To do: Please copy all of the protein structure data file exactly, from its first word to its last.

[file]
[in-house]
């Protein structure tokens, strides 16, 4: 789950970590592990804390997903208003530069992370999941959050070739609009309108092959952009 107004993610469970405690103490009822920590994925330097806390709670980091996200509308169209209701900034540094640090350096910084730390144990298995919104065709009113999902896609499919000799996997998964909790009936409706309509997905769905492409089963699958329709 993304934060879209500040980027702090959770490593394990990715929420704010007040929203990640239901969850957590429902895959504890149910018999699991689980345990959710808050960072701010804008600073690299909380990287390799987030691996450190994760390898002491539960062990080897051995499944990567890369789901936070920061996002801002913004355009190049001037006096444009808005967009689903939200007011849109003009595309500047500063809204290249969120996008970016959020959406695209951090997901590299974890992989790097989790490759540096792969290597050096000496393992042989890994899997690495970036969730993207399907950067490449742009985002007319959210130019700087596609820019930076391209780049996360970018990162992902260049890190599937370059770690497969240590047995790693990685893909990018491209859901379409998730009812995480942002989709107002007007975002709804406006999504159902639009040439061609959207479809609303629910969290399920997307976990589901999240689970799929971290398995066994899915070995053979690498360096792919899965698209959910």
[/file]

[in-house]
């Protein structure tokens, strides 16, 4: 789950970590592990804390997903208003530069992370999941959050070739609009309108092959952009 107004993610469970405690103490009822920590994925330097806390709670980091996200509308169209209701900034540094640090350096910084730390144990298995919104065709009113999902896609499919000799996997998964909790009936409706309509997905769905492409089963699958329709 993304934060879209500040980027702090959770490593394990990715929420704010007040929203990640239901969850957590429902895959504890149910018999699991689980345990959710808050960072701010804008600073690299909380990287390799987030691996450190994760390898002491539960062990080897051995499944990567890369789901936070920061996002801002913004355009190049001037006096444009808005967009689903939200007011849109003009595309500047500063809204290249969120996008970016959020959406695209951090997901590299974890992989790097989790490759540096792969290597050096000496393992042989890994899997690495970036969730993207399907950067490449742009985002007319959210130019700087596609820019930076391209780049996360970018990162992902260049890190599937370059770690497969240590047995790693990685893909990018491209859901379409998730009812995480942002989709107002007007975002709804406006999504159902639009040439061609959207479809609303629910969290399920997307976990589901999240689970799929971290398995066994899915070995053979690498360096792919899965698209959910």